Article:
Another minicircle was obtained by PCR with primers designed on the basis of the A. carterae core region (UF and UR) only (ecac27: acc. no. DQ507216). A similar approach had been used to obtain nine other empty minicircles [3]. With the characterisation of the four gene-coding minicircles from A. carterae (petD, atpB, psbC and psbB: acc. nos DQ507217–DQ507220 respectively), we now possessed a homologous set of gene-coding minicircle sequences for the two Amphidinium species.

Overall genome characteristics

A summary of the genome sizes and previously annotated gene content is shown in Table 2. The mean GC contents of the Amphidinium species minicircles are 45.27% for A. carterae and 46.46% for A. operculatum. The coding regions generally appear to be more GC-rich than the non-coding regions, as shown by a plot of GC content (Figure 1). The GC content of all of the core regions in both Amphidinium species is lower than the overall GC content of the minicircles. Intriguingly the psbA gene in both Amphidinium species is flanked by a region of unusually high GC content preceding the gene and low GC content after the gene. The mean GC content of H. triquetra minicircles is 37.02%, which is much lower than in the Amphidinium species. Some of the discrepancy is due to the longer non-coding regions found in the minicircles of H. triquetra, as these regions are AT-rich. However, this is not the sole cause. The coding regions of H. triquetra, whilst more GC-rich than the core regions, are considerably more AT-rich than the coding regions of Amphidinium. This is reflected in the codon usage of the two genera. Codons ending in A or T are more prevalent in H. triquetra [2]. The total length of all minicircle sequences (both gene-containing and 'empty') obtained from A. carterae is 45,815 bp and from A. operculatum is 34,186 bp. The main cause of the difference in lengths is the discovery of many more empty minicircles in A. carterae (10 empty minicircles compared to 5 in A. operculatum). However, in addition the A. carterae minicircles are slightly larger than their A. operculatum equivalents, with just a single exception (the petB/atpA minicircle).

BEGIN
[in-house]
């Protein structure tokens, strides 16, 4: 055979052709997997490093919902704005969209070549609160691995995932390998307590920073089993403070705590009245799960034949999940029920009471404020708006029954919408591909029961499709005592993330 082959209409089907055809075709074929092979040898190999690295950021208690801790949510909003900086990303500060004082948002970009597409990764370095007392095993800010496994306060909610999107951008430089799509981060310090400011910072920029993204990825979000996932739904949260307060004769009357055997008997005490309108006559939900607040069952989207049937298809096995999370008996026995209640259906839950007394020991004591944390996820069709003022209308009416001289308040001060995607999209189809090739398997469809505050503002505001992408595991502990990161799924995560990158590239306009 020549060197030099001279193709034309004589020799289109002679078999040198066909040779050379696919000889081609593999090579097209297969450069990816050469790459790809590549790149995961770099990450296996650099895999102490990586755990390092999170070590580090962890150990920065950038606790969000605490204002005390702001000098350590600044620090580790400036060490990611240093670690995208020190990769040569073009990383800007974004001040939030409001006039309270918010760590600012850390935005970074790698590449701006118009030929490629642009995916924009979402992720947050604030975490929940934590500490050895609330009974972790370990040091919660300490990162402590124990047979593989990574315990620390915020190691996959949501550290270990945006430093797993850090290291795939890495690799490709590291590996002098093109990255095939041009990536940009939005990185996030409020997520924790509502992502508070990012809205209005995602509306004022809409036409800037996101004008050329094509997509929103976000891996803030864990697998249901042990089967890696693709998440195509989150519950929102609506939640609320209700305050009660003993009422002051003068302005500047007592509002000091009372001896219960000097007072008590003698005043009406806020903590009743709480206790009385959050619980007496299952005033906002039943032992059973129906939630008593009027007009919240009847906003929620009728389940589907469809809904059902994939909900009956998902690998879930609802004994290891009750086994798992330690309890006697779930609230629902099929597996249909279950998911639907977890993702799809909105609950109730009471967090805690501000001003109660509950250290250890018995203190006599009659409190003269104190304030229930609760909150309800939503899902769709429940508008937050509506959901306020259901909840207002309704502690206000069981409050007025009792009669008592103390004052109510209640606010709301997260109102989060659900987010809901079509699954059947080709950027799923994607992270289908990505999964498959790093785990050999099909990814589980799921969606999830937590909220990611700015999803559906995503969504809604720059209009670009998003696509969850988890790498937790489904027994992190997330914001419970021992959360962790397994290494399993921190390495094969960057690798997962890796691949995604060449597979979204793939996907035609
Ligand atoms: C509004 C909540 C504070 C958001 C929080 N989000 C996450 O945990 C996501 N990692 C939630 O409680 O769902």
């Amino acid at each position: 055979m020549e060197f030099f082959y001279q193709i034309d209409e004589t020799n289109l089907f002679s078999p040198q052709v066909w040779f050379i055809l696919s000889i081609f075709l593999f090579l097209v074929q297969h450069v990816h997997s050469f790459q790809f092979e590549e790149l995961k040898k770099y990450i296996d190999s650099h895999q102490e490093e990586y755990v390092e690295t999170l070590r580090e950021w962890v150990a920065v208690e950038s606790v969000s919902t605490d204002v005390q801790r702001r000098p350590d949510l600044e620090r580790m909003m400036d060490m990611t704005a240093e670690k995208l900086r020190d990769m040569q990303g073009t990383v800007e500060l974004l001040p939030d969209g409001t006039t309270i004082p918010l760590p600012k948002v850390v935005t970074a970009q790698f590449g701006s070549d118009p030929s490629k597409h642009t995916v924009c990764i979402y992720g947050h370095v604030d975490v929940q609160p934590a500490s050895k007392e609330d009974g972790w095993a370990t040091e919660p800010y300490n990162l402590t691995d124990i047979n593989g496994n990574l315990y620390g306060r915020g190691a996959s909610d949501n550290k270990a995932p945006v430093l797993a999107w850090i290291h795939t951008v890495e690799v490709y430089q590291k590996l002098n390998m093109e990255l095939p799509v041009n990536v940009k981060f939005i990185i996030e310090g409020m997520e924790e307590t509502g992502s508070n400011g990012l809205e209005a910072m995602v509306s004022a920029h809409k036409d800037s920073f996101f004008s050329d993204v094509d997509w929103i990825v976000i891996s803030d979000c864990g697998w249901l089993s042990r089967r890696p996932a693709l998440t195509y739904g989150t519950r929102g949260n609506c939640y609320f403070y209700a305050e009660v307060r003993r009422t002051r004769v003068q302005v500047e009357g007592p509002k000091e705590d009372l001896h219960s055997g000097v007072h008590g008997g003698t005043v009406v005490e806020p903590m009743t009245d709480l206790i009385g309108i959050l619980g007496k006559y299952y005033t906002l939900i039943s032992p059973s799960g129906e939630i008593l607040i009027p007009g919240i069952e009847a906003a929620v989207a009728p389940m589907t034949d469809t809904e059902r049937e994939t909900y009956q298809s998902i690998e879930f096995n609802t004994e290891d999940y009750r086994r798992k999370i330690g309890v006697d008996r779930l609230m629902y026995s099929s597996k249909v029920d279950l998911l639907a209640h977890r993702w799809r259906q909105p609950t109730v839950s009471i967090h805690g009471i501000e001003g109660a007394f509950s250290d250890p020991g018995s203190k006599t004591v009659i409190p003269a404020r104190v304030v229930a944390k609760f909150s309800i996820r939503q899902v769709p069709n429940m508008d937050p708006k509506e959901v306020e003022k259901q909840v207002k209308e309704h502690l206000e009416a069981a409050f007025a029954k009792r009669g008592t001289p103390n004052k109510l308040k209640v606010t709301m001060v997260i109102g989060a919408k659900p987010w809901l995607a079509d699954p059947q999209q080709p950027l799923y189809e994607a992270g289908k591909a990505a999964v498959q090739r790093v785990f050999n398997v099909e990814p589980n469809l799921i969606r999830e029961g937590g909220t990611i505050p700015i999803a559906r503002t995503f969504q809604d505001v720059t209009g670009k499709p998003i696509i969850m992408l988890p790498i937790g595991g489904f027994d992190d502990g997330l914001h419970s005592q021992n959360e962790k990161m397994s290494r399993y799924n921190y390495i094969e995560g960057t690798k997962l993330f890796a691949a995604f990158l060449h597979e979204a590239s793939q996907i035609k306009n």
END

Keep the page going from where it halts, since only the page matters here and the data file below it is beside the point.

Table 2

Type and size of minicircle sequences in the chloroplast genomes studied

 

A. carterae

A. operculatum

H. triquetra

total length (bp)

45,815

34,186

42,769

mean GC content

45.27%

46.46%

37.02%

gene containing minicircles

   

psaA

2,558

2,443

3,005

psaB

2,366

2,363

3,121

psbA

2,520